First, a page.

Interesting that Facebook has become the choice for political debates, what’swrong with the country, recipe videos, and the latest “teacher slapping a student” viral video. I can’t remember the last time i spent more than 10 minutes scrolling on Facebook. I have a few good friends that i want to keep up with, and of course, family as well.
I think as runners, we are social by nature. And Instagram seems the perfect landing spot for us. It is not only the photos but the relationships you build.
The girlfriend and i have met a lot of people on Instagram first through posting and commenting on pics and then meeting in person! While some think this is creepy, we have formed some very close relationships with people we now think as friends.
and the lessons we have learned can be summarized as follows:
- its all about the pics
- its all about the #hashtags
- its all about the relationships you build
- you get to be yourself
- you can connect with family and friends worldwide.
That being said, which do you prefer and why?
Being retired Air Force, my military brothers and sisters hold a special place in my heart. So whenever we have the opportunity to participate in any way to honor them, we will be there.
Such was the case this past weekend. It started Saturday when we learned the Marine Raider Memorial March was rucking through Panama City on their way to Camp LeJune, North Carolina. The march started in Navarre, Florida, the crash site where seven U.S. Marines and Army National Guardsmen crew members died March 10, 2015 during an Army UH-60 Blackhawk nighttime training mission over Santa Rosa Sound.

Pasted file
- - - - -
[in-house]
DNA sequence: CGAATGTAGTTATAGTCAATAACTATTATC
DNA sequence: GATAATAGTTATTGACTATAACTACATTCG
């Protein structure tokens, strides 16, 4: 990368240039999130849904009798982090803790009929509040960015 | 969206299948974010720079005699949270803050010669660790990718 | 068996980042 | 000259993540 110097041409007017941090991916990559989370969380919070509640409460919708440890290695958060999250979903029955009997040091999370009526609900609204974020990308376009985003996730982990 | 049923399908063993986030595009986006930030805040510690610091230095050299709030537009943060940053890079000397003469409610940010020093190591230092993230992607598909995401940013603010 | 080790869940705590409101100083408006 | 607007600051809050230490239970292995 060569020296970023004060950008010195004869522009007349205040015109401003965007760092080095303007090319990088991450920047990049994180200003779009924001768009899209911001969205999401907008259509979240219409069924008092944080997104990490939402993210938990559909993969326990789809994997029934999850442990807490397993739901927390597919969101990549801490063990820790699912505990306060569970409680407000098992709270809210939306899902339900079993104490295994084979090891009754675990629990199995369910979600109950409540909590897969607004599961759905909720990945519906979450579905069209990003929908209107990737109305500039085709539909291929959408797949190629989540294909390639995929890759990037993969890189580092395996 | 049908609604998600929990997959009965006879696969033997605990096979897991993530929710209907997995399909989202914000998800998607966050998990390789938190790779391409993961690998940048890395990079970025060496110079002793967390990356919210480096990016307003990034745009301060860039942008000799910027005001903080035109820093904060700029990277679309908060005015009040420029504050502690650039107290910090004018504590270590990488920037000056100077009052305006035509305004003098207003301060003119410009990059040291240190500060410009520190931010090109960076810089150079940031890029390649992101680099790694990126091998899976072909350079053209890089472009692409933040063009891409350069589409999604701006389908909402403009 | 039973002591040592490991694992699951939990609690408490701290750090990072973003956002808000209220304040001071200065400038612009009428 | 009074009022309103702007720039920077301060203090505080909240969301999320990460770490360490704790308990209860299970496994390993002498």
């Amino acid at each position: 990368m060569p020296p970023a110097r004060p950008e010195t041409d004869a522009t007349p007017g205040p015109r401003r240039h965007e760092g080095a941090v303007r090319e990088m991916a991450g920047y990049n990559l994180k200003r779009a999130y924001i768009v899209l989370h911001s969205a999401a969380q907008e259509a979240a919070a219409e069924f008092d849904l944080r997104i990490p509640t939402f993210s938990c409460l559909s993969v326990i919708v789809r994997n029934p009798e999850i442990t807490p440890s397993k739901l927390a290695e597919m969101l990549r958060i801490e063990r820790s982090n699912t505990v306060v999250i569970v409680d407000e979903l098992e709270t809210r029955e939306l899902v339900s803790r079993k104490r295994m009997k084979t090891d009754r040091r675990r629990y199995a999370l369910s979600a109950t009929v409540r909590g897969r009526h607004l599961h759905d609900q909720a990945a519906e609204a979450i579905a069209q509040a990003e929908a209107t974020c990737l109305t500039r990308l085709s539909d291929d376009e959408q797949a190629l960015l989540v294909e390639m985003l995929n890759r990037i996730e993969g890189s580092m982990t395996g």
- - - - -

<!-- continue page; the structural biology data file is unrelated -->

In honor of the fallen service members, a team of 14 Marine Raiders and Special Amphibious Reconnaissance Navy Corpsmen, are undertaking an 11-day ruck march spanning approximately 770 miles from the crash site in Navarre, Florida to Camp Lejeune, North Carolina.
The march, titled, the Marine Raider Memorial March will honor the Marines who died and symbolize bringing them back home on the voyage that they were unable to make. The ruckers will be carrying 45-lb. weighted packs, a Marine Raider Flag, and a paddle, the only item that was recovered from the wreckage of the helicopter crash.
The GF’s son is in high school ROTC and members of his class were able to make the 7-mile ruck segment over the Hathaway Bridge and to the Panama City Mall. The young Marine cadets learned something that day about the military…the guiding principles of honoring the fallen and never forgetting…as well as duty, honor and country. I was extremely happy to see them take part in their small way, and bring these Marines home and honor their service.
(Watch the video)
The second opportunity happened just yesterday, March 14, when i had the opportunity to run with Ernie Andrus in Pace, Florida, as he makes his way across the country. Ernie is a 92-year old veteran who is running from San Diego, CA, to Brunswick, GA, to raise funds for the LST 325 Ship Memorial.
Ernie runs three times a week between 6-7 miles and started his journey on Oct. 7, 2013, and hopes to be at the Atlantic Ocean in August 2016 when he turns 93.
We met Ernie at the place where he left off on his last leg and at promptly 7:30 am were out on the roads walking and more importantly, talking. He discussed his trip, the reasons behind it and his service during World War II.
Along the way, he kept his eyes out for change on the road. Apparently he has a very large jar full of pennies, nickels, dimes and quarters he has picked up along the way and will put toward the memorial fund.
Ernie really was an inspiration to all, both young and old. The entire time we were walking, drivers were honking for him, shouting “USA!” and “Go Ernie!” Some drivers actually stopped, got out of their cars just to take a photo of him walking down the street. Truly inspiring.
Again, one of the best weekend of Walking with the Patriots!
Source: Monday Must Have…